Break­ing the good-guy mould

The Star Early Edition - - TONIGHT FILM - THERESA SMITH

NE of the mar­ket­ing cam­paigns for the film No Good Deed fea­tures a poster of Idris Elba, ask­ing the viewer: “Would you open the door to this man?”

It rather de­feated the ob­ject of the cam­paign, though, be­cause many a woman (or man) would do so sim­ply be­cause it is Elba.

In the film, how­ever, he plays a bad guy, though the viewer is a tad con­fused about how good or bad he is for the first half-an-hour be­cause it could swing ei­ther way, and the Bri­tish ac­tor’s screen bag­gage has been mostly pos­i­tive up to this point.

After all, this is the guy who plays Madiba in Long Walk to Free­dom as well as the door­keeper to Val­halla, Heim­dall, in the Mar­vel movies and the charis­matic Luther in the BBC TVseries.

He seems tick­led when I ex­plain that No Good Deed opens on the South African cir­cuit this week.

“No way, is it? Fan­tas­tic. It’s com­ing here? Re­ally?” he chuck­les.

He’s laid-back, talk­a­tive and sur­pris­ingly happy for some­one who has spent an en­tire day talk­ing to jour­nal­ists about be­ing in South Africa for the Oude Meester Masters in the Mak­ing tour.

In No Good Deed Elba plays a character who is in­vited into Taraji P Hen­son’s home when his car breaks down, but he has an ul­te­rior mo­tive for want­ing to use a phone.

“It was a dif­fer­ent part for me, you never see me play such an an­tag­o­nis­tic character.

“But I think that was part of the thrill of this par­tic­u­lar film. I, of course, moulded that as much as I could as an ac­tor and as an ex­ec­u­tive pro­ducer I was part of the artis­tic de­ci­sions that sculpted the film, but ul­ti­mately I was there to act.”

Elba and Hen­son did a lot of stunt train­ing for a sec­tion at the

Oend when the two tussle phys­i­cally: “It was im­por­tant to the di­rec­tor and our­selves that we show the emo­tion at that mo­ment. It’s a big emo­tional fight and stunt men can only do so much.” No Good Deed was shot in At­lanta, Ge­or­gia in 2012 be­fore he moved on to the Long Walk to Free­dom set in South Africa, which was fol­lowed by work in the UK on the Thor 2: The Dark World set.

The 42-year-old was born in Hack­ney, London, but refers to him­self as a gypsy since he trav­els ex­ten­sively.

South African tele­vi­sion au­di­ences as­so­ciate Elba and London with the Luther character and talk of a film has been bandied about, but it is a slow process: “It’s a tele­vi­sion show. Peo­ple loved it on tele­vi­sion and the idea of it step­ping into a slightly big­ger arena, and you have to pay to watch it, that’s a hard sell for any au­di­ence.

“I think what we’re do­ing is a very slow burn and hope­fully I’m go­ing to make another one.”

Though there have been three se­ries since 2010, there have only been 14 episodes: “So, I still feel like there is some un­touched ground there to look at with the Luther character and, also a sort of foun­da­tion to­wards a film.”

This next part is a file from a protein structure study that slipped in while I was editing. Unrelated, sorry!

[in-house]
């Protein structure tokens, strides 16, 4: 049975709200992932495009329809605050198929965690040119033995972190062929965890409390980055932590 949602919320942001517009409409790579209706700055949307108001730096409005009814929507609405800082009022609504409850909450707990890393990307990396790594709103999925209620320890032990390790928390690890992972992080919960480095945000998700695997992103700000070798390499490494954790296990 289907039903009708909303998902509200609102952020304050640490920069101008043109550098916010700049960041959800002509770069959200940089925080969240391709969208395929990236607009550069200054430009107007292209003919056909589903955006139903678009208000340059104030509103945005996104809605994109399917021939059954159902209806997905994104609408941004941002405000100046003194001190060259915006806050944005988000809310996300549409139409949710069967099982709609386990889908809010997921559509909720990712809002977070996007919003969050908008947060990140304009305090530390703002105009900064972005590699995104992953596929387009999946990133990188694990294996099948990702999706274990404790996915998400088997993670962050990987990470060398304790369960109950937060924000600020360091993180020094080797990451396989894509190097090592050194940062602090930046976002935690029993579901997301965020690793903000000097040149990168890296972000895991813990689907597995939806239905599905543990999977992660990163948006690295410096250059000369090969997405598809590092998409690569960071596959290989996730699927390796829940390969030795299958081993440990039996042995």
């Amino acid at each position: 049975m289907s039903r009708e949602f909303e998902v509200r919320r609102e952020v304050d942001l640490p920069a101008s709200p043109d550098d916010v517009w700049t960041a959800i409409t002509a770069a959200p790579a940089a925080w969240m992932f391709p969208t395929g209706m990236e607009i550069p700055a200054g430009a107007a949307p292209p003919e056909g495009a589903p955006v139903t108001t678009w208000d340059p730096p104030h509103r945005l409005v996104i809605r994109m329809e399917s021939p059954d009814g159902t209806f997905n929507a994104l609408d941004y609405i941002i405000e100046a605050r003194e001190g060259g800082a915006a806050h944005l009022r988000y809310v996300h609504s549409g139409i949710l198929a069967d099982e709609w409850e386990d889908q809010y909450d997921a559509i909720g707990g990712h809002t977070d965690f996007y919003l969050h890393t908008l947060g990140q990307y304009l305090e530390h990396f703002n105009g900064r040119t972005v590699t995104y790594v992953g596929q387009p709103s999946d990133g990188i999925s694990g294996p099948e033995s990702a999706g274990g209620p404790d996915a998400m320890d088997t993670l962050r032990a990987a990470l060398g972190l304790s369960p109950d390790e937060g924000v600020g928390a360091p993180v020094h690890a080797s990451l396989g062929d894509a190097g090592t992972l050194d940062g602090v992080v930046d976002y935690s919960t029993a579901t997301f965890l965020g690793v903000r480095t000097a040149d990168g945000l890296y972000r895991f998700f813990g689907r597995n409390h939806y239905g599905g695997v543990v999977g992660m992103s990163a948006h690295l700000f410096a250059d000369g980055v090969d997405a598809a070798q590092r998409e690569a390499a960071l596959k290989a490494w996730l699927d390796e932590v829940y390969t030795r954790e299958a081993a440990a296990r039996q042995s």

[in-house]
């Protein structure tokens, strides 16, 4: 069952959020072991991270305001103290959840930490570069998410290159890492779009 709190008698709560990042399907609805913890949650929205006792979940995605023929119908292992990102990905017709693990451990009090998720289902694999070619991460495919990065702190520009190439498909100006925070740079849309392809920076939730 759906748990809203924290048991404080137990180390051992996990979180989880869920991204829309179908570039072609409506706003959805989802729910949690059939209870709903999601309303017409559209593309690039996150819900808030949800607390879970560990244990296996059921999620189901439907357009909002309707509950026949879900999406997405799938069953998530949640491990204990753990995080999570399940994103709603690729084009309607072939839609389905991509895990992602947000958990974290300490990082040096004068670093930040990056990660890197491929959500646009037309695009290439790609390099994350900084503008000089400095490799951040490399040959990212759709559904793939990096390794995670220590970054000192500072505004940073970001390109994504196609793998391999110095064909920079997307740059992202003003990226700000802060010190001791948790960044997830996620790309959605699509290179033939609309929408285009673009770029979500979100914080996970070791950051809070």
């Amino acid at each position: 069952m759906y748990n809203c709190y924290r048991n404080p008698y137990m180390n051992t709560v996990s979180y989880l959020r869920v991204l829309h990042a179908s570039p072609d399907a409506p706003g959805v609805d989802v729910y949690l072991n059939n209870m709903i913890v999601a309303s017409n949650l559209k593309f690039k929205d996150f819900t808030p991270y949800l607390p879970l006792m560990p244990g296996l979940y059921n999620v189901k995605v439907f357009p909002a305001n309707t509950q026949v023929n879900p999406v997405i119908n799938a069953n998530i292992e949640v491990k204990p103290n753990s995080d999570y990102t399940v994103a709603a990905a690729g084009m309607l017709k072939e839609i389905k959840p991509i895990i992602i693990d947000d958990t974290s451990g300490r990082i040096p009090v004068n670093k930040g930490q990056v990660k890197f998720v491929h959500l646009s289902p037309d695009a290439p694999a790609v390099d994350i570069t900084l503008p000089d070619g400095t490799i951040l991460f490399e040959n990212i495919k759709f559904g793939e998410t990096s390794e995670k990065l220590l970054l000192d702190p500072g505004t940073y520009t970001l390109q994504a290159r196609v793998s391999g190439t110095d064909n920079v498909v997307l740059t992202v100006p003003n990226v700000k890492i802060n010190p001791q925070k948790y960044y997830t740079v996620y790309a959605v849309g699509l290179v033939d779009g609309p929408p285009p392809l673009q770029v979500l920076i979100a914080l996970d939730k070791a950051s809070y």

While he speaks with an East London ac­cent, Elba af­fects a fairly neu­tral Amer­i­can ac­cent for No Good Deed, and, of course, he tack­led Nel­son Man­dela’s speech pat­terns for Long Walk to Free­dom.

“I re­mem­ber do­ing my re­search for Madiba and hav­ing to un­der­stand the way he spoke, why he spoke that way, how his English was af­fected by Xhosa. All of this was for me more in­for­ma­tive than do­ing an im­per­son­ation. Try­ing to un­der­stand who he was and why he spoke the way he did, that’s the type of work I try to do with all the char­ac­ters that I do.”

He is cur­rently at­tached to two an­i­ma­tion projects, pro­vid­ing the voice for Shere Khan for The Jun­gle Book and also some­thing for Find­ing Dory. He is very cagey about the de­tails though: “I can’t ac­tu­ally say, I’m sort of bound to… the tech­niques of an­i­ma­tion are fas­ci­nat­ing th­ese days.”

He would def­i­nitely do other an­i­ma­tion film voices: “I’m loving that, it’s a dif­fer­ent dis­ci­pline for me. Also be­cause I have chil­dren and would love them to go to my films.”

While he was in South Africa he got the chance to play DJ, some­thing he has been do­ing across east London (UK, not SA) for the Ibiza Rocks brand.

Elba is pro­duc­ing an al­bum in­spired by his ex­pe­ri­ence work­ing on the Man­dela movie, but another mu­sic project he had great fun on was for BBC Ra­dio 2, a ra­dio show ti­tled Jour­ney Dot Com in which he in­tro­duced lis­ten­ers to African mu­sic from the ’60s to to­day.

“That’s mu­sic that I grew up with and stuff that I re­ally loved and stuff that I didn’t know that was re­searched for me.

“African mu­sic is amaz­ing and I re­ally wanted to take peo­ple on a lit­tle bit of a ‘oh re­ally’ ex­plo­ration.

“There’s such beau­ti­ful mu­sic com­ing from this con­ti­nent, so that was a great op­por­tu­nity. And it was like a boy­hood dream for me, be­ing on ra­dio.

“The best part of that show was me say­ing: ‘Okay, this is Idris Elba and it’s time for the news.’”


MR MAR­VEL: Idris Elba, who played the role of Nel­son Man­dela in Long Walk to Free­dom, at Van Ryn’s Dis­tillery, near Stel­len­bosch. He was in the coun­try for the Oude Meester Masters in the Mak­ing tour.

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